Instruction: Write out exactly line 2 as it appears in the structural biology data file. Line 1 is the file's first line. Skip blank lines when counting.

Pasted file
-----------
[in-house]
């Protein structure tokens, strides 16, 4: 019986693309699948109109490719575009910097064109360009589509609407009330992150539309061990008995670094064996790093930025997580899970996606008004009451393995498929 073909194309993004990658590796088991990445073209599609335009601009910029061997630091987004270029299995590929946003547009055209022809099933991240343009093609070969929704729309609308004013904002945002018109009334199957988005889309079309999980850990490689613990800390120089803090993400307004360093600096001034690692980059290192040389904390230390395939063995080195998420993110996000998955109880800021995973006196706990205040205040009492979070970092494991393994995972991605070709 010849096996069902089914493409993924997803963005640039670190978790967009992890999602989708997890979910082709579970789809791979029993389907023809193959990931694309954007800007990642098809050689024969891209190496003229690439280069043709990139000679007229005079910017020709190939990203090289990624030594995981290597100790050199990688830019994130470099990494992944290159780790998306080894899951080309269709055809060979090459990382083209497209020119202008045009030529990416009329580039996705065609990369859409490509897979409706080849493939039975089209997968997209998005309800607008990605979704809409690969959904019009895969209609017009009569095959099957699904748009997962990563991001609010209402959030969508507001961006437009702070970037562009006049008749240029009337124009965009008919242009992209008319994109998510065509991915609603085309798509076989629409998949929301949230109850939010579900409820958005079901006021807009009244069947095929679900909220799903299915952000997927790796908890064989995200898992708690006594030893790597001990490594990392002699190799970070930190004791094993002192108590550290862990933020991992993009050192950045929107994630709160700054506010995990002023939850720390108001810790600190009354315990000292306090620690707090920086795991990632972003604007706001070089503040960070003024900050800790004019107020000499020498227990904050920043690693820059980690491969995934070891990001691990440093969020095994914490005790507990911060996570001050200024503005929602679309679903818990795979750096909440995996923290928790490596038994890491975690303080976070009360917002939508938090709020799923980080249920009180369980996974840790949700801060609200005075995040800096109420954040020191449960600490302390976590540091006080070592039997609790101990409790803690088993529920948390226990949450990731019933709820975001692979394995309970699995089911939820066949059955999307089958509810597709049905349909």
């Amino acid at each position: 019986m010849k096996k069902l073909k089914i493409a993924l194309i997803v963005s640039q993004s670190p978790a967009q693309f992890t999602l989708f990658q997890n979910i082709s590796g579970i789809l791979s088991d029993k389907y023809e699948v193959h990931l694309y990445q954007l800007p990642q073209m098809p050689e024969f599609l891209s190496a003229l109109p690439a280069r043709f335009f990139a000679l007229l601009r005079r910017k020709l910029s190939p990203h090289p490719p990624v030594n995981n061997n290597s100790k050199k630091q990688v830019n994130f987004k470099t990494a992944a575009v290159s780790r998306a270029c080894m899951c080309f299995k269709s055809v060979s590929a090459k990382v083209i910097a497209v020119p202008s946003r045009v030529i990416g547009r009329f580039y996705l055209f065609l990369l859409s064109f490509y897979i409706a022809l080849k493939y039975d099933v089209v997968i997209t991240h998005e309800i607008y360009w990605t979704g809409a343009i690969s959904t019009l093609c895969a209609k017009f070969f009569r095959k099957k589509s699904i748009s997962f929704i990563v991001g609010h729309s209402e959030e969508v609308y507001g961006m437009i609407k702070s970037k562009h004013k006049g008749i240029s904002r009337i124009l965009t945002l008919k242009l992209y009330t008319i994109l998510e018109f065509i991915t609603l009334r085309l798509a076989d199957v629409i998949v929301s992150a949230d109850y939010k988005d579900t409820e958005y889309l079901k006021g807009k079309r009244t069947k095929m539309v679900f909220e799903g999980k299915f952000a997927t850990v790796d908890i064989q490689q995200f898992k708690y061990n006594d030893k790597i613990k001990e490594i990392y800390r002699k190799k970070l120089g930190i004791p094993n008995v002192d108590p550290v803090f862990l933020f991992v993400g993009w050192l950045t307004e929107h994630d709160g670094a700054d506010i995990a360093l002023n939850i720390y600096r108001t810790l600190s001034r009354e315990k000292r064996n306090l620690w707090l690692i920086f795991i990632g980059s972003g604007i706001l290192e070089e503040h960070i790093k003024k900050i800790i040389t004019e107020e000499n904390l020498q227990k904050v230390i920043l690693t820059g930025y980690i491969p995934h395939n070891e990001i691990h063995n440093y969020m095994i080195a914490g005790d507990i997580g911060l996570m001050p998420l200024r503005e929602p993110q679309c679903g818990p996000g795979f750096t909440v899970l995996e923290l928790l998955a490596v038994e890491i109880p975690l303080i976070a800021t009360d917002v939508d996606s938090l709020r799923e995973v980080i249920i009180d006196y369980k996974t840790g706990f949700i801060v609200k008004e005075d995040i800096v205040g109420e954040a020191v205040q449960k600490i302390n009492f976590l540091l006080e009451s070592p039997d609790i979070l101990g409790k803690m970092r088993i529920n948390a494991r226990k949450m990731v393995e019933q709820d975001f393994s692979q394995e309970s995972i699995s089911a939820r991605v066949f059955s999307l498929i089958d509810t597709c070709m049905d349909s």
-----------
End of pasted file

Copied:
């Protein structure tokens, strides 16, 4: 019986693309699948109109490719575009910097064109360009589509609407009330992150539309061990008995670094064996790093930025997580899970996606008004009451393995498929 073909194309993004990658590796088991990445073209599609335009601009910029061997630091987004270029299995590929946003547009055209022809099933991240343009093609070969929704729309609308004013904002945002018109009334199957988005889309079309999980850990490689613990800390120089803090993400307004360093600096001034690692980059290192040389904390230390395939063995080195998420993110996000998955109880800021995973006196706990205040205040009492979070970092494991393994995972991605070709 010849096996069902089914493409993924997803963005640039670190978790967009992890999602989708997890979910082709579970789809791979029993389907023809193959990931694309954007800007990642098809050689024969891209190496003229690439280069043709990139000679007229005079910017020709190939990203090289990624030594995981290597100790050199990688830019994130470099990494992944290159780790998306080894899951080309269709055809060979090459990382083209497209020119202008045009030529990416009329580039996705065609990369859409490509897979409706080849493939039975089209997968997209998005309800607008990605979704809409690969959904019009895969209609017009009569095959099957699904748009997962990563991001609010209402959030969508507001961006437009702070970037562009006049008749240029009337124009965009008919242009992209008319994109998510065509991915609603085309798509076989629409998949929301949230109850939010579900409820958005079901006021807009009244069947095929679900909220799903299915952000997927790796908890064989995200898992708690006594030893790597001990490594990392002699190799970070930190004791094993002192108590550290862990933020991992993009050192950045929107994630709160700054506010995990002023939850720390108001810790600190009354315990000292306090620690707090920086795991990632972003604007706001070089503040960070003024900050800790004019107020000499020498227990904050920043690693820059980690491969995934070891990001691990440093969020095994914490005790507990911060996570001050200024503005929602679309679903818990795979750096909440995996923290928790490596038994890491975690303080976070009360917002939508938090709020799923980080249920009180369980996974840790949700801060609200005075995040800096109420954040020191449960600490302390976590540091006080070592039997609790101990409790803690088993529920948390226990949450990731019933709820975001692979394995309970699995089911939820066949059955999307089958509810597709049905349909």